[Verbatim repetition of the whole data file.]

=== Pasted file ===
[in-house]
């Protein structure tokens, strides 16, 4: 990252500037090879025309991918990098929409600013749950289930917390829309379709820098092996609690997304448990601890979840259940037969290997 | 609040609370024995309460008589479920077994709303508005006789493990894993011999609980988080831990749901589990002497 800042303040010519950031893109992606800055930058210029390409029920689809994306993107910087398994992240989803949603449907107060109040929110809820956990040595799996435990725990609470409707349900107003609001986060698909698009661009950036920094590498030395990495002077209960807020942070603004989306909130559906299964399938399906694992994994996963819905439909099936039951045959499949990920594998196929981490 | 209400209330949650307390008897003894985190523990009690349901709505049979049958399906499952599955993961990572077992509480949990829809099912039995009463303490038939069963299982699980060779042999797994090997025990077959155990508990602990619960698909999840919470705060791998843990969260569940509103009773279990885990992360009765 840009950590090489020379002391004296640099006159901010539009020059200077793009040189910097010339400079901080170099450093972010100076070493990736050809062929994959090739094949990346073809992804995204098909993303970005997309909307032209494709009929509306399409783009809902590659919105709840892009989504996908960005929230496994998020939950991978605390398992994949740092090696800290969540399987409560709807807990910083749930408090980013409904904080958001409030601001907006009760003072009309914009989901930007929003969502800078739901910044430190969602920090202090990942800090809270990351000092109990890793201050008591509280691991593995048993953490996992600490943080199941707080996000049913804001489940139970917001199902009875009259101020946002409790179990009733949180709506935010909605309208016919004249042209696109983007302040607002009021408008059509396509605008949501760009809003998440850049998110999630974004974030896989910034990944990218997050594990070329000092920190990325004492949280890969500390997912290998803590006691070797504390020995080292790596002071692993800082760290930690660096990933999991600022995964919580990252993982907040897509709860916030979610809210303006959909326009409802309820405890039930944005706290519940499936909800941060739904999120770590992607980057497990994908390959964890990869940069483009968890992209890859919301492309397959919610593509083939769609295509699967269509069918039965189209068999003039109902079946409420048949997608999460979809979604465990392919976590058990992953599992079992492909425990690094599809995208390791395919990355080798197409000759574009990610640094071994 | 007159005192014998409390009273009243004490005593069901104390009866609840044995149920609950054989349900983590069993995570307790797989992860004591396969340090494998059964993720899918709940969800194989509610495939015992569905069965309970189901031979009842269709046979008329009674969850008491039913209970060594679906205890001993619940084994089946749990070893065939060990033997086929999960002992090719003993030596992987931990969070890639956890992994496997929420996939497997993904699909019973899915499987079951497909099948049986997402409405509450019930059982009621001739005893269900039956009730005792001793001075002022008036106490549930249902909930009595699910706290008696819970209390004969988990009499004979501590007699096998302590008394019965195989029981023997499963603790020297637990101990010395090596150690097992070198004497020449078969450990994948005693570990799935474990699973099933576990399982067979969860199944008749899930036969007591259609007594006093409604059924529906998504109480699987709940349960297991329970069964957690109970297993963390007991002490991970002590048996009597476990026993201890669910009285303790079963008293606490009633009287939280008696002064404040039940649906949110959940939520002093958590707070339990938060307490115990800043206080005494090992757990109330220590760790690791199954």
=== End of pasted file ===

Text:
[in-house]
């Protein structure tokens, strides 16, 4: 990252500037090879025309991918990098929409600013749950289930917390829309379709820098092996609690997304448990601890979840259940037969290997 | 609040609370024995309460008589479920077994709303508005006789493990894993011999609980988080831990749901589990002497 800042303040010519950031893109992606800055930058210029390409029920689809994306993107910087398994992240989803949603449907107060109040929110809820956990040595799996435990725990609470409707349900107003609001986060698909698009661009950036920094590498030395990495002077209960807020942070603004989306909130559906299964399938399906694992994994996963819905439909099936039951045959499949990920594998196929981490 | 209400209330949650307390008897003894985190523990009690349901709505049979049958399906499952599955993961990572077992509480949990829809099912039995009463303490038939069963299982699980060779042999797994090997025990077959155990508990602990619960698909999840919470705060791998843990969260569940509103009773279990885990992360009765 840009950590090489020379002391004296640099006159901010539009020059200077793009040189910097010339400079901080170099450093972010100076070493990736050809062929994959090739094949990346073809992804995204098909993303970005997309909307032209494709009929509306399409783009809902590659919105709840892009989504996908960005929230496994998020939950991978605390398992994949740092090696800290969540399987409560709807807990910083749930408090980013409904904080958001409030601001907006009760003072009309914009989901930007929003969502800078739901910044430190969602920090202090990942800090809270990351000092109990890793201050008591509280691991593995048993953490996992600490943080199941707080996000049913804001489940139970917001199902009875009259101020946002409790179990009733949180709506935010909605309208016919004249042209696109983007302040607002009021408008059509396509605008949501760009809003998440850049998110999630974004974030896989910034990944990218997050594990070329000092920190990325004492949280890969500390997912290998803590006691070797504390020995080292790596002071692993800082760290930690660096990933999991600022995964919580990252993982907040897509709860916030979610809210303006959909326009409802309820405890039930944005706290519940499936909800941060739904999120770590992607980057497990994908390959964890990869940069483009968890992209890859919301492309397959919610593509083939769609295509699967269509069918039965189209068999003039109902079946409420048949997608999460979809979604465990392919976590058990992953599992079992492909425990690094599809995208390791395919990355080798197409000759574009990610640094071994 | 007159005192014998409390009273009243004490005593069901104390009866609840044995149920609950054989349900983590069993995570307790797989992860004591396969340090494998059964993720899918709940969800194989509610495939015992569905069965309970189901031979009842269709046979008329009674969850008491039913209970060594679906205890001993619940084994089946749990070893065939060990033997086929999960002992090719003993030596992987931990969070890639956890992994496997929420996939497997993904699909019973899915499987079951497909099948049986997402409405509450019930059982009621001739005893269900039956009730005792001793001075002022008036106490549930249902909930009595699910706290008696819970209390004969988990009499004979501590007699096998302590008394019965195989029981023997499963603790020297637990101990010395090596150690097992070198004497020449078969450990994948005693570990799935474990699973099933576990399982067979969860199944008749899930036969007591259609007594006093409604059924529906998504109480699987709940349960297991329970069964957690109970297993963390007991002490991970002590048996009597476990026993201890669910009285303790079963008293606490009633009287939280008696002064404040039940649906949110959940939520002093958590707070339990938060307490115990800043206080005494090992757990109330220590760790690791199954």